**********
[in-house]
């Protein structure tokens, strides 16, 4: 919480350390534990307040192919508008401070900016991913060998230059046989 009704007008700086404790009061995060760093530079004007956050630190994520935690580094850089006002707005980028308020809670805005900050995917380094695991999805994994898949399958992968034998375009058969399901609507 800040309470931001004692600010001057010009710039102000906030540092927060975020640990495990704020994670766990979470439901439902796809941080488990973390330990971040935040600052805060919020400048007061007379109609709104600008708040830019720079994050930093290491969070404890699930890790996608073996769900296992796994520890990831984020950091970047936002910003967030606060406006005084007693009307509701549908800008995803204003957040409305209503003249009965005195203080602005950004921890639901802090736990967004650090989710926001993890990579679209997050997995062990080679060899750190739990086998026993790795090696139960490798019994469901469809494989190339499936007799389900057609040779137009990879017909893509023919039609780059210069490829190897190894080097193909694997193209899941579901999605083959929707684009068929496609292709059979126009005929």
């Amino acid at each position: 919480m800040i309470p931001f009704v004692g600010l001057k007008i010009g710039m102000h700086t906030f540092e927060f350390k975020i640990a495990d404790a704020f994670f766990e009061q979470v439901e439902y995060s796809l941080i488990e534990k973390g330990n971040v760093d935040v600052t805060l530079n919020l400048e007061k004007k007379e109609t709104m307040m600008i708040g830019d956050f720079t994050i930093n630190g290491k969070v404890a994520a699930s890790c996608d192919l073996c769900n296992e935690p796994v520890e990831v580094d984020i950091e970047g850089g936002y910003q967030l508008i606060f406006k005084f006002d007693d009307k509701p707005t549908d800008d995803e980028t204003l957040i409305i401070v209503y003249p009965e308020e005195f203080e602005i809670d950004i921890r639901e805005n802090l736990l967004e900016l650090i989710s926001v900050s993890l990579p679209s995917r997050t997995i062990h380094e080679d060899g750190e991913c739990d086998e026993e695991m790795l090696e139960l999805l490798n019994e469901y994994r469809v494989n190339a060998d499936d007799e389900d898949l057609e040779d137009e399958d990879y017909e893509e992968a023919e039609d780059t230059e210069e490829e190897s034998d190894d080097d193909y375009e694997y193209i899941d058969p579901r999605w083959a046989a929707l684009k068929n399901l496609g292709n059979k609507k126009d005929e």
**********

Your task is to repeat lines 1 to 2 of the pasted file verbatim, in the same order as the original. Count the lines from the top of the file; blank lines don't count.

[in-house]
């Protein structure tokens, strides 16, 4: 919480350390534990307040192919508008401070900016991913060998230059046989 009704007008700086404790009061995060760093530079004007956050630190994520935690580094850089006002707005980028308020809670805005900050995917380094695991999805994994898949399958992968034998375009058969399901609507 800040309470931001004692600010001057010009710039102000906030540092927060975020640990495990704020994670766990979470439901439902796809941080488990973390330990971040935040600052805060919020400048007061007379109609709104600008708040830019720079994050930093290491969070404890699930890790996608073996769900296992796994520890990831984020950091970047936002910003967030606060406006005084007693009307509701549908800008995803204003957040409305209503003249009965005195203080602005950004921890639901802090736990967004650090989710926001993890990579679209997050997995062990080679060899750190739990086998026993790795090696139960490798019994469901469809494989190339499936007799389900057609040779137009990879017909893509023919039609780059210069490829190897190894080097193909694997193209899941579901999605083959929707684009068929496609292709059979126009005929």